Research Articles

Determining the relationship between invasive alien species density and a country’s socio-economic status

Gyan P. Sharma, Karen J. Esler, James N. Blignaut
South African Journal of Science | Vol 106, No 3/4 | a113 | DOI: https://doi.org/10.4102/sajs.v106i3/4.113 | © 2010 Gyan P. Sharma, Karen J. Esler, James N. Blignaut | This work is licensed under CC Attribution 4.0
Submitted: 20 January 2010 | Published: 22 April 2010

About the author(s)

Gyan P. Sharma, Centre for Invasion Biology, Department of Conservation Ecology and Entomology, Stellenbosch University, South Africa
Karen J. Esler, Centre for Invasion Biology, Department of Conservation Ecology and Entomology, Stellenbosch University, South Africa
James N. Blignaut, Department of Economics, University of Pretoria, South Africa

Abstract

We explored the relationships between various socio-economic variables and the prevalence and density of invasive alien species (IAS) on a global scale using country-level data sets. We did this by testing the hypothesis that the abundance and distribution of populations of IAS are correlated with various socio-economic indicators, with the direction of causality being that the state of IAS is determined by socio-economic conditions. We found a positive and statistically significant relationship between the prevalence and density of IAS and the human development index (HDI), the satisfaction with life index and the gross domestic product (GDP) among all the countries tested. Additionally, the density of IAS increased significantly with human-population density, total geographic area, GDP and HDI. We also found a positive relationship between the density of IAS and the top 10 road networks of the world. This provides some insight into the development of renewed policies and management strategies for invasive species across both continents and countries. We do caution, however, that the results are likely to be influenced by the sampling factor, whereby affluent countries have more resources to measure and monitor IAS than poorer countries and hence have better records of such, which then indicates a stronger relationship with the level of development.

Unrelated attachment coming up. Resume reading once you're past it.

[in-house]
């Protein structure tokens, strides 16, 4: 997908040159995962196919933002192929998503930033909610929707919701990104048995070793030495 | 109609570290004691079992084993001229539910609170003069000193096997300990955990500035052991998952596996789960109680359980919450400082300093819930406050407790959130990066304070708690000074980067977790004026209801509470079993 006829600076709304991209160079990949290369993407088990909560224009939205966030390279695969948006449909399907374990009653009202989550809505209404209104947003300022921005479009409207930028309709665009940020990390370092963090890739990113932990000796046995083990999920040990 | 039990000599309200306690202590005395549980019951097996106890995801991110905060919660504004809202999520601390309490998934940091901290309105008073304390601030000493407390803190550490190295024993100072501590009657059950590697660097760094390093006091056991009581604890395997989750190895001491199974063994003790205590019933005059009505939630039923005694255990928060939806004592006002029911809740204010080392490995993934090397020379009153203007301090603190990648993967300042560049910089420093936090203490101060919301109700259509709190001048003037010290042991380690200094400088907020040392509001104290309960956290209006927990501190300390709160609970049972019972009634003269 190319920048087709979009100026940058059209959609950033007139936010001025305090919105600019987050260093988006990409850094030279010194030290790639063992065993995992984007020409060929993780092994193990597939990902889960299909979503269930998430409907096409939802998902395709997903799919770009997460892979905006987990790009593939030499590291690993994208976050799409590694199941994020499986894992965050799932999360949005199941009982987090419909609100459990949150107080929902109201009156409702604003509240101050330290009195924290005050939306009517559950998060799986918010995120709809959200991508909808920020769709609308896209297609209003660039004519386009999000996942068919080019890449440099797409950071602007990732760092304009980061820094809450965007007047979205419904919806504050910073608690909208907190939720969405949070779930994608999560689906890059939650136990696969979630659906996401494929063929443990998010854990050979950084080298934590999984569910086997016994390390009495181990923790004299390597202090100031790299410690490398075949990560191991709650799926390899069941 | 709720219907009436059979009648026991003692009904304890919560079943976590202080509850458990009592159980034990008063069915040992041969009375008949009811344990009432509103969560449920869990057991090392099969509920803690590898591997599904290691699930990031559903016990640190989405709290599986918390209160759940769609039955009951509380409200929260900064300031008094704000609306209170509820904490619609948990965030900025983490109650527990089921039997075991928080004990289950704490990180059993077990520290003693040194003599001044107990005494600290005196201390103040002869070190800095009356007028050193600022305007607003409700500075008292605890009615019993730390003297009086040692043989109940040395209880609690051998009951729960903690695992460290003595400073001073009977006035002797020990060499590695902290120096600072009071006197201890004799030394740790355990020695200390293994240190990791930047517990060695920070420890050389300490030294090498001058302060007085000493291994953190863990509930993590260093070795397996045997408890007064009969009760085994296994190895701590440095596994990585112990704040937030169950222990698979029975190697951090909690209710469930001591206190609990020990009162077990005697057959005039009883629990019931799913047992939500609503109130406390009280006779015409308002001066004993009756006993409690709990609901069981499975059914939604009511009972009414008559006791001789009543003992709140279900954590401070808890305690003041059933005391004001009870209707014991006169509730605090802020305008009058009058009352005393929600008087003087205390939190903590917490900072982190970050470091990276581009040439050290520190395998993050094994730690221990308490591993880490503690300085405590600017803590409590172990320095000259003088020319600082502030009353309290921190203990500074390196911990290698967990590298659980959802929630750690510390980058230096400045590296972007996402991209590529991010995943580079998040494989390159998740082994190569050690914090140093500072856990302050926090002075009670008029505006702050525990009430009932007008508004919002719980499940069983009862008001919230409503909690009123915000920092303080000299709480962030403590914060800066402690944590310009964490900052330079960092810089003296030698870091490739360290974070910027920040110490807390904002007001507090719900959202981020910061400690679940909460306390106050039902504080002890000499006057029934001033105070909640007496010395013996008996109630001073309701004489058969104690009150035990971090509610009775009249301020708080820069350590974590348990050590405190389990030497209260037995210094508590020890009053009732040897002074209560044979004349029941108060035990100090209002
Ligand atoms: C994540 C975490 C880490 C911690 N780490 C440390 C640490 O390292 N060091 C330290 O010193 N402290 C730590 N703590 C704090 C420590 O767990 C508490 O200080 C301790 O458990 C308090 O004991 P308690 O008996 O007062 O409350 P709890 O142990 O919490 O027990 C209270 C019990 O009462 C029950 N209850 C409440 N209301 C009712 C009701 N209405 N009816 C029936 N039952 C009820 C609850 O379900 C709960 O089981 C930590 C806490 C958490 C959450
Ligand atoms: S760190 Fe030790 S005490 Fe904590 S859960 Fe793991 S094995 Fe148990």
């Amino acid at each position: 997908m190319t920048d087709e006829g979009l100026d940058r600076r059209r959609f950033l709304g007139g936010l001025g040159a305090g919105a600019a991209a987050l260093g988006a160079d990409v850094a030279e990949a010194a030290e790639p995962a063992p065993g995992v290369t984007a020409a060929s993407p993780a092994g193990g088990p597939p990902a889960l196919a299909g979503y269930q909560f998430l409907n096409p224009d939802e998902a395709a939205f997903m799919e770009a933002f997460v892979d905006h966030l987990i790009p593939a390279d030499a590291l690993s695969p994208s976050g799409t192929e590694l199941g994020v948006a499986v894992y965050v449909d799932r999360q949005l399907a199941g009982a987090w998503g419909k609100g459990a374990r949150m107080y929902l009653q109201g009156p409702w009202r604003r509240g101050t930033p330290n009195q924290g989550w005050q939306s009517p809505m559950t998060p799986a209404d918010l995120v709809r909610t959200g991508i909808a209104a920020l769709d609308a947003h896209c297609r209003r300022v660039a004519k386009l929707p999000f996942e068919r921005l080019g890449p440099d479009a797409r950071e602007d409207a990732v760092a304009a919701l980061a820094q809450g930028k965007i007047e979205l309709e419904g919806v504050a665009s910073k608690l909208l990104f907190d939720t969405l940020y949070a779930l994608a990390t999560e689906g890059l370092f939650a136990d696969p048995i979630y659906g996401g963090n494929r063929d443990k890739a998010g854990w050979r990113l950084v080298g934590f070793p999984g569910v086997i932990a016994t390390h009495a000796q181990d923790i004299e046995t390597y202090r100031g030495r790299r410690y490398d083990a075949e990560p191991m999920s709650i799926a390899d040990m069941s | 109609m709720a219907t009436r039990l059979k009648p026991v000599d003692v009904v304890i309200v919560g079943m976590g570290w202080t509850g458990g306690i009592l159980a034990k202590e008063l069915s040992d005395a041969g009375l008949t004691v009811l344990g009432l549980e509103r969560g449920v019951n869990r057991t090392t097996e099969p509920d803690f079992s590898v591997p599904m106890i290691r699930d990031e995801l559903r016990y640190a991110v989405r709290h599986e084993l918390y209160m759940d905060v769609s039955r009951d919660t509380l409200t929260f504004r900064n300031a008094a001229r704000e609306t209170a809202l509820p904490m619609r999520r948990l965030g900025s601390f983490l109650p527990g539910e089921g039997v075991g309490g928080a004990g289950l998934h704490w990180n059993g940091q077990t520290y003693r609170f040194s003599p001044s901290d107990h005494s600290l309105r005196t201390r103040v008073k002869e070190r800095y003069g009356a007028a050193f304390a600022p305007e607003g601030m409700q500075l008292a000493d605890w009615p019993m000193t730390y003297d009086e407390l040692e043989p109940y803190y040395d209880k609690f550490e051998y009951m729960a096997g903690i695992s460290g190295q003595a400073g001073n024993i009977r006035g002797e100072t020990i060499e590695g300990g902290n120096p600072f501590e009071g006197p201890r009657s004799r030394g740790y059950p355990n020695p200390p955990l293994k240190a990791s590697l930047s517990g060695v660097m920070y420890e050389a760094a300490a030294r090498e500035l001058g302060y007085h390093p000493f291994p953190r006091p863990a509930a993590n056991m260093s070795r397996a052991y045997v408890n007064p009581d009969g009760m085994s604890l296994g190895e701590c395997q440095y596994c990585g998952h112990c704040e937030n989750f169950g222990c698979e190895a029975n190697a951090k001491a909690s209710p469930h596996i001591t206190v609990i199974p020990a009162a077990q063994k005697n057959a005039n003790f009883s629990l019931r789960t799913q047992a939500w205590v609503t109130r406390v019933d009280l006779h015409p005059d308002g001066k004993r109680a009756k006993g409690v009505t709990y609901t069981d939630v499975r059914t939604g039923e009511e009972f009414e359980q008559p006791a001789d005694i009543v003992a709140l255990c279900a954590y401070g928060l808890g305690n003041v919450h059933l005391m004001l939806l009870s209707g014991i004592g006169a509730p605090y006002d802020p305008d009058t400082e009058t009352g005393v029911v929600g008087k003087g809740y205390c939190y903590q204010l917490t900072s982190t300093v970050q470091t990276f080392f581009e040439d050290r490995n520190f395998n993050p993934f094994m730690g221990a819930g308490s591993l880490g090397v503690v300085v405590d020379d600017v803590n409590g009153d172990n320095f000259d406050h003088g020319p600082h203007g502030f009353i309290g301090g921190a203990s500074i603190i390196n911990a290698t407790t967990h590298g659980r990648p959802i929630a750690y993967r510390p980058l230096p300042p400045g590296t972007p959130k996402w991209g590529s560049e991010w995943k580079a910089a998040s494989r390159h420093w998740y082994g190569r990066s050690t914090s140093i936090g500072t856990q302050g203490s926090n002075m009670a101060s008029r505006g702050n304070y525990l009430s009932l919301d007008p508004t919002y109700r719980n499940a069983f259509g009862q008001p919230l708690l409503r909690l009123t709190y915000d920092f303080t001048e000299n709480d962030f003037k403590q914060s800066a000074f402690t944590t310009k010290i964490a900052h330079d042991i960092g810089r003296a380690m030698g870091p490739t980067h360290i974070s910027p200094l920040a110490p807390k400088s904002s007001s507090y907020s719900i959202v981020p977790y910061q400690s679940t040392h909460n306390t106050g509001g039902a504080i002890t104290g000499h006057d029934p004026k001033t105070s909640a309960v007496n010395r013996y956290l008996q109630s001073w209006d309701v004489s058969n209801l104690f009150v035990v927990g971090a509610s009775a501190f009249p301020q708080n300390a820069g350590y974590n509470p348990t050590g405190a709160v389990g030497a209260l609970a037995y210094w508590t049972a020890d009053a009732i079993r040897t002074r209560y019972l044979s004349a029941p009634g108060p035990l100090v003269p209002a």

Keywords

economic development; gross domestic product; human development index; invasion; management; road network; socio-economy

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